Added: 25th March 2020 by Worley
Worley has partnered with Agilyx and INEOS Styrolution to advance the circular economy for plastics and will be providing engineering design services for a commercial-scale polystyrene (PS) chemical recycling facility in Channahon, Illinois.
Agilyx, the leader in converting post-use plastics back into plastics, chemicals, and low-carbon fuels, and INEOS Styrolution, the global leader in styrenics, have announced their joint development of a chemical recycling facility with a processing capacity of up to 100 tons of post-consumer polystyrene feedstock per day.
The facility uses Agilyx’s proprietary chemical recycling technology to break waste polystyrene into its molecular base monomers that will be used to create new styrenic polymers. The development will enable the recycling of polystyrene contaminated with food and other organics into new, food-grade, plastics products and packaging.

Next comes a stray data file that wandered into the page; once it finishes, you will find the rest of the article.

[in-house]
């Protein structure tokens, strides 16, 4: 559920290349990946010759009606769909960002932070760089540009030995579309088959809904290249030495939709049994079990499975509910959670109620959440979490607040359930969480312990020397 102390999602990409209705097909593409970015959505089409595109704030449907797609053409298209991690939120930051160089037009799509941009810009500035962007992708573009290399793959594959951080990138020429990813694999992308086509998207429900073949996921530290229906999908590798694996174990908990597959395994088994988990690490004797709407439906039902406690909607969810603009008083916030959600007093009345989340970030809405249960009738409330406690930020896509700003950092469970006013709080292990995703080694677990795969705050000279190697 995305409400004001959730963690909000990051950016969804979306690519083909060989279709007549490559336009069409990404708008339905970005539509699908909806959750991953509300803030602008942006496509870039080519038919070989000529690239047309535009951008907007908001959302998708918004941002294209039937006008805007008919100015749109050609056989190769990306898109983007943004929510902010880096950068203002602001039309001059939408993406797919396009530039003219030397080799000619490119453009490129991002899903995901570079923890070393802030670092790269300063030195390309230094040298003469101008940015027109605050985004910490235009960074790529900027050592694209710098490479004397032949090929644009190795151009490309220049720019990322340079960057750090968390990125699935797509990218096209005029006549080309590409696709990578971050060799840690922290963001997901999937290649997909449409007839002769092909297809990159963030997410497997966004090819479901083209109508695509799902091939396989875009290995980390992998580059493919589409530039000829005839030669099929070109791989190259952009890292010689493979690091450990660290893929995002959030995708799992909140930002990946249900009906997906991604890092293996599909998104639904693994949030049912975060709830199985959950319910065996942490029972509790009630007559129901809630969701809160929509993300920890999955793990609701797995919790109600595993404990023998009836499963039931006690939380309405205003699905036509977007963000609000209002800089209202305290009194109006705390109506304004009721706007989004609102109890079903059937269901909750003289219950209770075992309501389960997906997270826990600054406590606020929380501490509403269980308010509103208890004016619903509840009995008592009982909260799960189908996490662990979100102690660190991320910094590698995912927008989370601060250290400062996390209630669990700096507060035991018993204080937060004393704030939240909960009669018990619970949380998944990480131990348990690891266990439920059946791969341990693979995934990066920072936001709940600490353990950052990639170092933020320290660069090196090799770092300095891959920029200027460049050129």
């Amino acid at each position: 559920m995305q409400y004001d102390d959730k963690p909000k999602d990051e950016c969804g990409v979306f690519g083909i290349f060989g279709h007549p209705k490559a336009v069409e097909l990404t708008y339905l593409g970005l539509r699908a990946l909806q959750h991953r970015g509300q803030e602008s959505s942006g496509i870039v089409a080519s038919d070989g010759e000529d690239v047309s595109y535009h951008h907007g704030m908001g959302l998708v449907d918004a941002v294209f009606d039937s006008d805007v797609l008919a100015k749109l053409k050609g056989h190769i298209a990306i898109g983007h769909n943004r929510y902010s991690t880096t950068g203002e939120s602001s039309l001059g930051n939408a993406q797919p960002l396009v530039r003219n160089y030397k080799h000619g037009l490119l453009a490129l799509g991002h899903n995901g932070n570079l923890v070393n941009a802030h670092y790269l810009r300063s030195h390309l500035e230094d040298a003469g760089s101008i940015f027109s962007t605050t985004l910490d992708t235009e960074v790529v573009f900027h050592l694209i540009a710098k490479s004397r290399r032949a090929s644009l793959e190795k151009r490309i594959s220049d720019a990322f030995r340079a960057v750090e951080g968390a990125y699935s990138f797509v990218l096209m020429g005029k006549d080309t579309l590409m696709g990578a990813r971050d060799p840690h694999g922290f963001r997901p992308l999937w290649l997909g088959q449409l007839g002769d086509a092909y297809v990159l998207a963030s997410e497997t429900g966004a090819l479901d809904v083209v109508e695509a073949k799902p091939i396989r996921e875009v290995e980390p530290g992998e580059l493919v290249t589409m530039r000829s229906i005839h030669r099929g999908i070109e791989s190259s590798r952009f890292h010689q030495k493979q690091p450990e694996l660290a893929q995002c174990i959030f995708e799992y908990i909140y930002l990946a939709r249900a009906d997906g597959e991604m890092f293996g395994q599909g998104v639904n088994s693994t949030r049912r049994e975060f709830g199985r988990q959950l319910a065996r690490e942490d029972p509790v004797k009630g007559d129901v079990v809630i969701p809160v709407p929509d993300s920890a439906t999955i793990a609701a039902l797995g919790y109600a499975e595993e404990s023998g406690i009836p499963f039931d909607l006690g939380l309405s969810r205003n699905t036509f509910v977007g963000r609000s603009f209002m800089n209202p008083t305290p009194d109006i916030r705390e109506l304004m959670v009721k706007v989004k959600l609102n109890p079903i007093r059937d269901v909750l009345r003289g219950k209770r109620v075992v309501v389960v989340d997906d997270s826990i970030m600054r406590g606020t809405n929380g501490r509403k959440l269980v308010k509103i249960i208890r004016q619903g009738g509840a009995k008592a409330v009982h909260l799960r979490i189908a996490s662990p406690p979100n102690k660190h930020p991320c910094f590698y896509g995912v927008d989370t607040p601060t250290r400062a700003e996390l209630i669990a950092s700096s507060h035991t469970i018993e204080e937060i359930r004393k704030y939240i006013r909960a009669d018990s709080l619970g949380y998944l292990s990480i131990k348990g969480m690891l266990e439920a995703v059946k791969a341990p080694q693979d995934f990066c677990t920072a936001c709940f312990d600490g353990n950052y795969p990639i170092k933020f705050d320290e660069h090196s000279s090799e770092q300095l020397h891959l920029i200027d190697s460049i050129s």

Helping to develop Agilyx’s pioneering technology, Worley will be responsible for integrating the core systems with the balance of plant for the chemical recycling facility. “We are pleased to support Agilyx and INEOS Styrolution in paving the way to closed loop recycling in the growing plastics to chemicals market.” said Bradley Andrews, President Energy & Chemicals Services - Canada, US West & Central.
“INEOS Styrolution is looking forward to working with Worley and Agilyx to make the vision of a circular economy for polystyrene a reality in Illinois,” said Ricardo Cuetos, INEOS Styrolution Vice President Americas, Standard Products. “Our collaboration with Worley and Agilyx is driven by a shared mission of delivering valuable innovation to the market.”
“Building a facility that will include more communities and businesses into the circular economy for plastics requires us to work with a reputable partner that is able to meet the challenges of a new process,” said Jessica Good, PE, Director of Project Management for Agilyx. “Our work with Worley and INEOS Styrolution on this project will increase plastics recovery and recycled content into the materials produced in Channahon.”